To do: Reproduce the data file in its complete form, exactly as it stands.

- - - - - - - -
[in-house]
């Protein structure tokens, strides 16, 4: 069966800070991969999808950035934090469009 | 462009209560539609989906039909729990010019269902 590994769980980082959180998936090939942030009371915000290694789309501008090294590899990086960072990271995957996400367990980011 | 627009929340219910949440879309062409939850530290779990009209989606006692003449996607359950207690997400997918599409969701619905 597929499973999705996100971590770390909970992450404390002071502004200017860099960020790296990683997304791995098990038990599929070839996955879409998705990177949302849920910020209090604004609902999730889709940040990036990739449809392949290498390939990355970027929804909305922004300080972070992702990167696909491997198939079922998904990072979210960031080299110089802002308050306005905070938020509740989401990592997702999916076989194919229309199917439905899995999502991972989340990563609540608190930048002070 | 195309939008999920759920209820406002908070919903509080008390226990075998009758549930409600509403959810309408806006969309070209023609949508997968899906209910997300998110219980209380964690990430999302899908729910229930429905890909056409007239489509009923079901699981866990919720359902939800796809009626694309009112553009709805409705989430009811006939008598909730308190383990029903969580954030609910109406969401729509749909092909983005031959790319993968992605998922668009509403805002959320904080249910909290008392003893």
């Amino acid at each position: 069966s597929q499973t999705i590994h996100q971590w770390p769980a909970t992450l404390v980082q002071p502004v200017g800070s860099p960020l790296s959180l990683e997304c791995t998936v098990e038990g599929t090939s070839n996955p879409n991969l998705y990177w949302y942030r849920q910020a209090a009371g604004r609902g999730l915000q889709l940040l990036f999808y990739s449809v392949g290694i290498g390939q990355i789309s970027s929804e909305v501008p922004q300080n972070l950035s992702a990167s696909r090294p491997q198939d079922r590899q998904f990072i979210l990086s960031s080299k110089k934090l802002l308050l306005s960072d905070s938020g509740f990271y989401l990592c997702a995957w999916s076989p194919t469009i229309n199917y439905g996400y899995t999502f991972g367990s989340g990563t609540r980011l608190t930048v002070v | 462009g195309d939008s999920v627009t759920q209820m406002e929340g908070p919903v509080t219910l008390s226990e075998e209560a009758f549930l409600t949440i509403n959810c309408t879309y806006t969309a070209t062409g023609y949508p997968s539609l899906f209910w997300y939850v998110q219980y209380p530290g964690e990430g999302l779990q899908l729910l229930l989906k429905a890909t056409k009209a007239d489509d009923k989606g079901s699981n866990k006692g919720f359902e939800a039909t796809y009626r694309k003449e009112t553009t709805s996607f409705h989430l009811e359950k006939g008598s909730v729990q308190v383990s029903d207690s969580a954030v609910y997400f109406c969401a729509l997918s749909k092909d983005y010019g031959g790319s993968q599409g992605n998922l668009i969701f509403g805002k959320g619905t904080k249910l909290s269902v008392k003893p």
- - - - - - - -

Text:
[in-house]
């Protein structure tokens, strides 16, 4: 069966800070991969999808950035934090469009 | 462009209560539609989906039909729990010019269902 590994769980980082959180998936090939942030009371915000290694789309501008090294590899990086960072990271995957996400367990980011 | 627009929340219910949440879309062409939850530290779990009209989606006692003449996607359950207690997400997918599409969701619905 597929499973999705996100971590770390909970992450404390002071502004200017860099960020790296990683997304791995098990038990599929070839996955879409998705990177949302849920910020209090604004609902999730889709940040990036990739449809392949290498390939990355970027929804909305922004300080972070992702990167696909491997198939079922998904990072979210960031080299110089802002308050306005905070938020509740989401990592997702999916076989194919229309199917439905899995999502991972989340990563609540608190930048002070 | 195309939008999920759920209820406002908070919903509080008390226990075998009758549930409600509403959810309408806006969309070209023609949508997968899906209910997300998110219980209380964690990430999302899908729910229930429905890909056409007239489509009923079901699981866990919720359902939800796809009626694309009112553009709805409705989430009811006939008598909730308190383990029903969580954030609910109406969401729509749909092909983005031959790319993968992605998922668009509403805002959320904080249910909290008392003893």
């Amino acid at each position: 069966s597929q499973t999705i590994h996100q971590w770390p769980a909970t992450l404390v980082q002071p502004v200017g800070s860099p960020l790296s959180l990683e997304c791995t998936v098990e038990g599929t090939s070839n996955p879409n991969l998705y990177w949302y942030r849920q910020a209090a009371g604004r609902g999730l915000q889709l940040l990036f999808y990739s449809v392949g290694i290498g390939q990355i789309s970027s929804e909305v501008p922004q300080n972070l950035s992702a990167s696909r090294p491997q198939d079922r590899q998904f990072i979210l990086s960031s080299k110089k934090l802002l308050l306005s960072d905070s938020g509740f990271y989401l990592c997702a995957w999916s076989p194919t469009i229309n199917y439905g996400y899995t999502f991972g367990s989340g990563t609540r980011l608190t930048v002070v | 462009g195309d939008s999920v627009t759920q209820m406002e929340g908070p919903v509080t219910l008390s226990e075998e209560a009758f549930l409600t949440i509403n959810c309408t879309y806006t969309a070209t062409g023609y949508p997968s539609l899906f209910w997300y939850v998110q219980y209380p530290g964690e990430g999302l779990q899908l729910l229930l989906k429905a890909t056409k009209a007239d489509d009923k989606g079901s699981n866990k006692g919720f359902e939800a039909t796809y009626r694309k003449e009112t553009t709805s996607f409705h989430l009811e359950k006939g008598s909730v729990q308190v383990s029903d207690s969580a954030v609910y997400f109406c969401a729509l997918s749909k092909d983005y010019g031959g790319s993968q599409g992605n998922l668009i969701f509403g805002k959320g619905t904080k249910l909290s269902v008392k003893p």